Have you ever longed to have a moment with someone you've loved and lost?
Two weeks ago on a Florida beach, I had a moment that made me think of the 'real happening' line from Johnny Cash.
"Meet the man responsible for my success..."
— my dad, writing about our family friend
Even before I knew what a saint was, I was pretty sure Frank Sidoti was one. He was so solid, so sharp and full of joy.
Ever known someone who left you laughing and uplifted every time you saw them? That was Frank.
All while my brothers and I were growing up, Frank & Agnes (his lovely wife) were like second parents. My parents even named them our legal guardians, in case anything happened. Nothing did. But we always knew who had our backs.
I still marvel that a guy like Frank would (a) agree to raise four urchins as his own and (b) go to work in my parents' still-struggling pizza business. Saying yes would mean closing a successful accounting practice and leaving behind a town he loved.
But he did.
Frank, who was older than my parents by more than ten years and who along with Agnes had no children. Frank, who earned a four-year accounting degree in three years while working full-time. Frank, who graduated at the top of his class and passed the CPA exam on the first try.
This was the Frank I knew in hindsight.
But as a kid, all I cared about was that he loved me and liked me, that he himself was a big kid: happy to play catch, play jokes, anything for a good laugh—like going for a spin on my brother's bike. I can still see him straddling that white banana seat, his big knees jutting out from the child-size purple frame.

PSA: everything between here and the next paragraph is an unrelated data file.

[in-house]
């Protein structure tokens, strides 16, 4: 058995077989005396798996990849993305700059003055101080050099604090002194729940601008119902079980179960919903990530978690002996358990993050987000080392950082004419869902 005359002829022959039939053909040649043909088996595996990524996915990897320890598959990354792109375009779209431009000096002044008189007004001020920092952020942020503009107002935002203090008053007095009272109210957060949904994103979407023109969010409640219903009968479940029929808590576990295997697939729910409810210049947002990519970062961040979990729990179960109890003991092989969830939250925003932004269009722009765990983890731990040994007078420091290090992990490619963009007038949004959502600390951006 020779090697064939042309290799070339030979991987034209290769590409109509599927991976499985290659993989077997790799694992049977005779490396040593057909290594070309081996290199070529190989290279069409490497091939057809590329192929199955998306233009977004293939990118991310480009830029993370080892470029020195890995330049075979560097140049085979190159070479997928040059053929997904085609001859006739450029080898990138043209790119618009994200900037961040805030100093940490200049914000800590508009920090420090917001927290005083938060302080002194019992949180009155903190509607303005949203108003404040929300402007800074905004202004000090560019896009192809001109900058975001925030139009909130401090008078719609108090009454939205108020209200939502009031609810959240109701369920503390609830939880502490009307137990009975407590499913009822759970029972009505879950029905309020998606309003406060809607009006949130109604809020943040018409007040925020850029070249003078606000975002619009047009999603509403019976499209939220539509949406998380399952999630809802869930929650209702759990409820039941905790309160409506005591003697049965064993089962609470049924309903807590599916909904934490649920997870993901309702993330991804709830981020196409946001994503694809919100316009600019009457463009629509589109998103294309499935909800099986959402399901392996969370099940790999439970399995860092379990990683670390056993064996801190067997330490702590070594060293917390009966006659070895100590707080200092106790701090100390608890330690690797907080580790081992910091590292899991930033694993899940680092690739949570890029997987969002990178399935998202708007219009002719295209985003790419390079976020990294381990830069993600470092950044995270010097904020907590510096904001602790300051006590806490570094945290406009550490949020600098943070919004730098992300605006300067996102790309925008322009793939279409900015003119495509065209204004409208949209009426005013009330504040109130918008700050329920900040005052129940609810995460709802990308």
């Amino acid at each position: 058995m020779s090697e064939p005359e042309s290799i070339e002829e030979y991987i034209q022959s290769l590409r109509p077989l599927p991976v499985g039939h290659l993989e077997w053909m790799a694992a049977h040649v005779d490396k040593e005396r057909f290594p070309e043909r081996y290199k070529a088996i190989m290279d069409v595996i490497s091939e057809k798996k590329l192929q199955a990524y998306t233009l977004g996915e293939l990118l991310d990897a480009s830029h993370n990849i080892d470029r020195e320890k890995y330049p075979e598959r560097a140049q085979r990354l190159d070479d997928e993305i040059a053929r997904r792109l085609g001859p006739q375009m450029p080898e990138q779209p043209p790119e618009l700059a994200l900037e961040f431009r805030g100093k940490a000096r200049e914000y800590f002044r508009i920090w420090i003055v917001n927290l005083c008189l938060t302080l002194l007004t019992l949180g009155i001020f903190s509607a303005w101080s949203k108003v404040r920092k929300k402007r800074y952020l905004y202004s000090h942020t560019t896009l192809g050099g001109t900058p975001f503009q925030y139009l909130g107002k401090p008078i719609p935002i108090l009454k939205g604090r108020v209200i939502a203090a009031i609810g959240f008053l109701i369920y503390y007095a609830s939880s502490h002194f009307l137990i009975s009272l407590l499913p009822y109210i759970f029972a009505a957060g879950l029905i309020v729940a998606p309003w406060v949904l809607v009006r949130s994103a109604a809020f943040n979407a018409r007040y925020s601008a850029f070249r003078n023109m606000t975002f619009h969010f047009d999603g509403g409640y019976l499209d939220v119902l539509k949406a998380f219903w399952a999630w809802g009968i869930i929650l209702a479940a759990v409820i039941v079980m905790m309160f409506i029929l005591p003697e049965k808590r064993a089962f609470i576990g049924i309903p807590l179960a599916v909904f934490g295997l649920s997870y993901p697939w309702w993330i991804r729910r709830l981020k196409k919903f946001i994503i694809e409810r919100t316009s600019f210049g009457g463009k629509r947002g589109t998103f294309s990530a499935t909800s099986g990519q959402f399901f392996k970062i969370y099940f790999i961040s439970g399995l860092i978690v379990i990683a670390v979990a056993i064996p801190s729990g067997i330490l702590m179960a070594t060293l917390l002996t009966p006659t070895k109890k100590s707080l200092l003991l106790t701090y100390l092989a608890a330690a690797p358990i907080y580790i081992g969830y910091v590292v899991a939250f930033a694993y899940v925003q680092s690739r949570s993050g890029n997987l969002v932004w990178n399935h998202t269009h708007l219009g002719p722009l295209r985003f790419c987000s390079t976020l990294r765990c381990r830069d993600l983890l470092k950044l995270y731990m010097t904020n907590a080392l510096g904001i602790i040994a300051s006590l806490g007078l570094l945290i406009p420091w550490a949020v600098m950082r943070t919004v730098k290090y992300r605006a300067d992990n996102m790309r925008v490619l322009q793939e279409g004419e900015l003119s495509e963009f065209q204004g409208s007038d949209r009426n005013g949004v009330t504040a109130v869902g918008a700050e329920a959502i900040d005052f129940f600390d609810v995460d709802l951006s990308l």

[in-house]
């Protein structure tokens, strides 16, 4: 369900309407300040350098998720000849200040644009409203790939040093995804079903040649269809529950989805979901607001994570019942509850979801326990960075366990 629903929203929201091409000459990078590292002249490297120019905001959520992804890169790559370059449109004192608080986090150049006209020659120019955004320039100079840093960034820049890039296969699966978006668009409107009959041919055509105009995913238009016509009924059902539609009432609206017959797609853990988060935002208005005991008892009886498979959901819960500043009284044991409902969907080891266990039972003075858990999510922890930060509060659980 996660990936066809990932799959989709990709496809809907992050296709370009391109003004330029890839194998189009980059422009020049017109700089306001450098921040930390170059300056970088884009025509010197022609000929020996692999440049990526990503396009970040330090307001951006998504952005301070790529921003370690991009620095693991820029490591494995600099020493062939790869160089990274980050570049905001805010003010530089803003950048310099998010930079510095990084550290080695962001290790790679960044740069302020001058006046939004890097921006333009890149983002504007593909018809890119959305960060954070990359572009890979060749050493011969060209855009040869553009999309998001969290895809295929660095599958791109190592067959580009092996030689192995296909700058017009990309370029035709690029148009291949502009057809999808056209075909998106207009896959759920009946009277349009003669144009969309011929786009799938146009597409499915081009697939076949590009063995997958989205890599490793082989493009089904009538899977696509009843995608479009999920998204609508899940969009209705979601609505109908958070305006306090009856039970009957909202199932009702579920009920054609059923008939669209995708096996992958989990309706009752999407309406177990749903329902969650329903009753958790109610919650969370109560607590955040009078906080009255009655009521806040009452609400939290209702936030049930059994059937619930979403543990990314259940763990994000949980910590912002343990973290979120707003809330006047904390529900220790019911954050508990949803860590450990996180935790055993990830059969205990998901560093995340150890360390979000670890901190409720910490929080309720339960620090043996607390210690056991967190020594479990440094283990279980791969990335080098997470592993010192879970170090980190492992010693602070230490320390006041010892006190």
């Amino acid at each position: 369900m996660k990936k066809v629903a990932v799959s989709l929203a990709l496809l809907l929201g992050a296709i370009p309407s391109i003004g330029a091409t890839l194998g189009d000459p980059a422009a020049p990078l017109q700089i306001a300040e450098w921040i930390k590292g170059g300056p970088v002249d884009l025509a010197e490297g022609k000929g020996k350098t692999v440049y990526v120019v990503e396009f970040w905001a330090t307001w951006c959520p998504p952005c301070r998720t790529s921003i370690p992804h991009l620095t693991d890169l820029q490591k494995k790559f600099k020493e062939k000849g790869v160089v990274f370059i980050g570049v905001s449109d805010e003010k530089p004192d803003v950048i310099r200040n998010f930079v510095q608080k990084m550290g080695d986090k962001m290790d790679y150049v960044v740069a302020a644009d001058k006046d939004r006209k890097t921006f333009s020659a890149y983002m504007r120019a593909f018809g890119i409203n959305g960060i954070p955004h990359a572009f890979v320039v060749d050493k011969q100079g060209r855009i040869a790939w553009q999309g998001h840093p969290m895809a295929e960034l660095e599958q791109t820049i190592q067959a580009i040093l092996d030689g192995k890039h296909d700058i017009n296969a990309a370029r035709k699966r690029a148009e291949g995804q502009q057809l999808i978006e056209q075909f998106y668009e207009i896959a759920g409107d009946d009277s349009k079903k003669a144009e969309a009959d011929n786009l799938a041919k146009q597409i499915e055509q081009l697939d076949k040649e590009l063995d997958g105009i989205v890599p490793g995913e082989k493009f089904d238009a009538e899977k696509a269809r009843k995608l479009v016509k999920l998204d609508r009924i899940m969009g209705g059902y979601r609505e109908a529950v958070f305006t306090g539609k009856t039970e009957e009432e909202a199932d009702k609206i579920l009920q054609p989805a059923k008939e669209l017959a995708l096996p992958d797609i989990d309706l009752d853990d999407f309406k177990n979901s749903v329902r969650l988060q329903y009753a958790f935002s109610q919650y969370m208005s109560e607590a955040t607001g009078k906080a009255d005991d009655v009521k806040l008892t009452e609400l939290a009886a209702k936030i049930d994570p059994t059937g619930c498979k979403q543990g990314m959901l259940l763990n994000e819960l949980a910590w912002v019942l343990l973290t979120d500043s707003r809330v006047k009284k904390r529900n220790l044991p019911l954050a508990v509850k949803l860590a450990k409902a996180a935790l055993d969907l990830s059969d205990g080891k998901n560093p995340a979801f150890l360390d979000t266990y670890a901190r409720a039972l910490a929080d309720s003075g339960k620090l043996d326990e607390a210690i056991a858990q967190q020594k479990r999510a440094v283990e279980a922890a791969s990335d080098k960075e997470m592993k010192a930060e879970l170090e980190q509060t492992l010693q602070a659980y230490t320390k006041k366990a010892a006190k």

He used to call me Gina G.
I had no idea how smart he was, how ethical or instrumental to my parents' success. I just knew he was a blast.
So it blasted me when I walked into my parents' house that Sunday and learned that Frank had died. I was twenty-three. More than half a lifetime later, it still stings if I think about it too much. Yet I'm convinced more than ever I'll see him again. Agnes too.
Marco Island, here I come...
Dissolve, as they say in film, to February 2019. I'm tired of the California rain and decide to do something about it. So I book a flight to Fort Myers and a room in Marco Island. Haven't been there in 20 years.
Top of my list: Walk down to Frank & Agnes's old condo, which is right on the beach, and have a moment.
That first morning when I awoke in my hotel room, all was mercifully quiet. I knew from the night before it wouldn't stay that way.
So while the sun was still low, I walked the empty beach and stopped when I found their building. I was pretty sure I could point out which balcony was theirs.
We Catholics aren't always good at spontaneous prayers, but standing there looking up, I did my best: Lord, you know I'm not here to channel the dead. But if I could have a moment with Frank...
Then I fell silent and stared at my flip-flops. Right away I heard three words I had completely forgotten. But boy did they hit home:
"Almost doesn't count."
Boom. This is what Frank used to say to me from the time I was six. We'd be playing catch in the back yard. I would say, "I almost caught the ball!" And he would cheerfully shoot back, "Almost doesn't count!"
All-righty. This is probably why I was never very good at sports. One of many reasons.
Back to the beach and hearing those three words. It weirded me out a little. But it also woke me up—blasting old complacencies, ushering in new standards, making clear for the first time since age twenty-three that Frank still has my back.
Your turn: If you could have a moment with someone you've lost, what would that moment look like? What would you tell that person—or what would you want them to tell you? Find a way to make it happen.